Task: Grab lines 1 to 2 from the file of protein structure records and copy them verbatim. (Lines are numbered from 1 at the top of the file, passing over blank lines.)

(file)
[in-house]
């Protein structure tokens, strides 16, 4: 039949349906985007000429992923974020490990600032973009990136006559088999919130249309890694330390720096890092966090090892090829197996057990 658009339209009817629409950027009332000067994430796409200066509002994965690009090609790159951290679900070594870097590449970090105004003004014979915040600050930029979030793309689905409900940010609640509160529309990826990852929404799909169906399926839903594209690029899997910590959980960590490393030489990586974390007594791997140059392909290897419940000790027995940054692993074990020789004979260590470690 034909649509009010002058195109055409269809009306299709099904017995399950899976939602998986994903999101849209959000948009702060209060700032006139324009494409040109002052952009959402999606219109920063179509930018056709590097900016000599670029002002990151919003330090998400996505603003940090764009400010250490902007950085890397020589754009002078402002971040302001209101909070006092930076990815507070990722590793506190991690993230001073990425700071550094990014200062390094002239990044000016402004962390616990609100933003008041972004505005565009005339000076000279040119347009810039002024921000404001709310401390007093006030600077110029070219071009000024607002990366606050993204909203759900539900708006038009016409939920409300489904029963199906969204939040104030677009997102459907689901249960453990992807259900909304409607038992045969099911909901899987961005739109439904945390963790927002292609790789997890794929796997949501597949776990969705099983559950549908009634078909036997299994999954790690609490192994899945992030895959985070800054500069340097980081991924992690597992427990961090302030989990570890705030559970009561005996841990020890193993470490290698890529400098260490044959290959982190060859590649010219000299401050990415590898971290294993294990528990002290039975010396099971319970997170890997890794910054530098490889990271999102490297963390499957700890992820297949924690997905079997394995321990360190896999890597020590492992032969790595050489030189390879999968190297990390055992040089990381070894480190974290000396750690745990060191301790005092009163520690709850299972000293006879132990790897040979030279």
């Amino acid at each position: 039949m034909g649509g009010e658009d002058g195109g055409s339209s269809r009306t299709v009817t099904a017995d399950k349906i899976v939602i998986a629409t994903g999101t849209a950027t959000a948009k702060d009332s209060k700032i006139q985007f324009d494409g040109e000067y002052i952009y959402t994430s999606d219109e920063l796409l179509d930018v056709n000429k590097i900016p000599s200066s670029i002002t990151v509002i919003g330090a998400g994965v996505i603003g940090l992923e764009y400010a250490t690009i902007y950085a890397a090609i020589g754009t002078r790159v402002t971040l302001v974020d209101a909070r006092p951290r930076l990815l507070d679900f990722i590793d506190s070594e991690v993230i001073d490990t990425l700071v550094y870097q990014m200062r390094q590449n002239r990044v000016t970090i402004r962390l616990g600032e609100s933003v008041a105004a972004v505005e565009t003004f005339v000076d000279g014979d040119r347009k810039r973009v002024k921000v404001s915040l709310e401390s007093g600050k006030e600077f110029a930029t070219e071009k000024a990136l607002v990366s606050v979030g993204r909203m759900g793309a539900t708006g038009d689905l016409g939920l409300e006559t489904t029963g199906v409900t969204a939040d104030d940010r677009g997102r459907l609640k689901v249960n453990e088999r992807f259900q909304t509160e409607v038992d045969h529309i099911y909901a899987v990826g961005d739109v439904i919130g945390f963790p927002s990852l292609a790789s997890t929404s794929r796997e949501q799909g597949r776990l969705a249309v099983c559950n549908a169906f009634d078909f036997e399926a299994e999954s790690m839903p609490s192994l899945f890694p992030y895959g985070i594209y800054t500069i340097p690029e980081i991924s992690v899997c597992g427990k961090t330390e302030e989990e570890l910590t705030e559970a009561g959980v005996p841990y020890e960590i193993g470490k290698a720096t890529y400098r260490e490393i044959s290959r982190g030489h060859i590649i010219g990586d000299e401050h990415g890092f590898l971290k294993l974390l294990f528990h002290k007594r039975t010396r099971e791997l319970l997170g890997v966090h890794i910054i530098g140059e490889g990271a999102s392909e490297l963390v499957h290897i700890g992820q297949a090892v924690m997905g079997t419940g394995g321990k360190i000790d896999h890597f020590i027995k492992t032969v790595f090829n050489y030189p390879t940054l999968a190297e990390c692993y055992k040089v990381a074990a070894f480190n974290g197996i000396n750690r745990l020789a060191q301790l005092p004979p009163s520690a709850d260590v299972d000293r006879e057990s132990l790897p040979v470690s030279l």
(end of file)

[in-house]
């Protein structure tokens, strides 16, 4: 039949349906985007000429992923974020490990600032973009990136006559088999919130249309890694330390720096890092966090090892090829197996057990 658009339209009817629409950027009332000067994430796409200066509002994965690009090609790159951290679900070594870097590449970090105004003004014979915040600050930029979030793309689905409900940010609640509160529309990826990852929404799909169906399926839903594209690029899997910590959980960590490393030489990586974390007594791997140059392909290897419940000790027995940054692993074990020789004979260590470690 034909649509009010002058195109055409269809009306299709099904017995399950899976939602998986994903999101849209959000948009702060209060700032006139324009494409040109002052952009959402999606219109920063179509930018056709590097900016000599670029002002990151919003330090998400996505603003940090764009400010250490902007950085890397020589754009002078402002971040302001209101909070006092930076990815507070990722590793506190991690993230001073990425700071550094990014200062390094002239990044000016402004962390616990609100933003008041972004505005565009005339000076000279040119347009810039002024921000404001709310401390007093006030600077110029070219071009000024607002990366606050993204909203759900539900708006038009016409939920409300489904029963199906969204939040104030677009997102459907689901249960453990992807259900909304409607038992045969099911909901899987961005739109439904945390963790927002292609790789997890794929796997949501597949776990969705099983559950549908009634078909036997299994999954790690609490192994899945992030895959985070800054500069340097980081991924992690597992427990961090302030989990570890705030559970009561005996841990020890193993470490290698890529400098260490044959290959982190060859590649010219000299401050990415590898971290294993294990528990002290039975010396099971319970997170890997890794910054530098490889990271999102490297963390499957700890992820297949924690997905079997394995321990360190896999890597020590492992032969790595050489030189390879999968190297990390055992040089990381070894480190974290000396750690745990060191301790005092009163520690709850299972000293006879132990790897040979030279």